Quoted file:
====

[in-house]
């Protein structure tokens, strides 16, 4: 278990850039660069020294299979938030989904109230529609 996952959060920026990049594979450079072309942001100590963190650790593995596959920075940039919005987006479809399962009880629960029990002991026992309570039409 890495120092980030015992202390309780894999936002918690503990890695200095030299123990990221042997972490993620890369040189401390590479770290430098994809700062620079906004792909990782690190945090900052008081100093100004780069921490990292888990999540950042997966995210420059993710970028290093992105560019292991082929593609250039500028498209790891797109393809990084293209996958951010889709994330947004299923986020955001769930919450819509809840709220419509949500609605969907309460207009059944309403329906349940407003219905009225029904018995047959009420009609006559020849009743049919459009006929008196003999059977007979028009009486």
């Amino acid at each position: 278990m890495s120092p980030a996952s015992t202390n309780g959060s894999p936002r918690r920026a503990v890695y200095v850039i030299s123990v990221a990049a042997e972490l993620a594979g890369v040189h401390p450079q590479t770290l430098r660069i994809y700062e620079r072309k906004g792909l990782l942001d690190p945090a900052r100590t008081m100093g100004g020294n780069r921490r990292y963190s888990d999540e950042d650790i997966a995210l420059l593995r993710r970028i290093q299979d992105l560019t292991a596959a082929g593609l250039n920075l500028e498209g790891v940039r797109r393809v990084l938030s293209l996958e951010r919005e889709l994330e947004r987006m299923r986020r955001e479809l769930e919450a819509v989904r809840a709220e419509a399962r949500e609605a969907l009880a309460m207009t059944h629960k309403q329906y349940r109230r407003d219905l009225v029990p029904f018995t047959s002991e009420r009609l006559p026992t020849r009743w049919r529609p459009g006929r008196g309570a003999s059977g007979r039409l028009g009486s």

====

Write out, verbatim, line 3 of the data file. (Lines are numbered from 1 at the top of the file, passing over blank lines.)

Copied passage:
């Amino acid at each position: 278990m890495s120092p980030a996952s015992t202390n309780g959060s894999p936002r918690r920026a503990v890695y200095v850039i030299s123990v990221a990049a042997e972490l993620a594979g890369v040189h401390p450079q590479t770290l430098r660069i994809y700062e620079r072309k906004g792909l990782l942001d690190p945090a900052r100590t008081m100093g100004g020294n780069r921490r990292y963190s888990d999540e950042d650790i997966a995210l420059l593995r993710r970028i290093q299979d992105l560019t292991a596959a082929g593609l250039n920075l500028e498209g790891v940039r797109r393809v990084l938030s293209l996958e951010r919005e889709l994330e947004r987006m299923r986020r955001e479809l769930e919450a819509v989904r809840a709220e419509a399962r949500e609605a969907l009880a309460m207009t059944h629960k309403q329906y349940r109230r407003d219905l009225v029990p029904f018995t047959s002991e009420r009609l006559p026992t020849r009743w049919r529609p459009g006929r008196g309570a003999s059977g007979r039409l028009g009486s």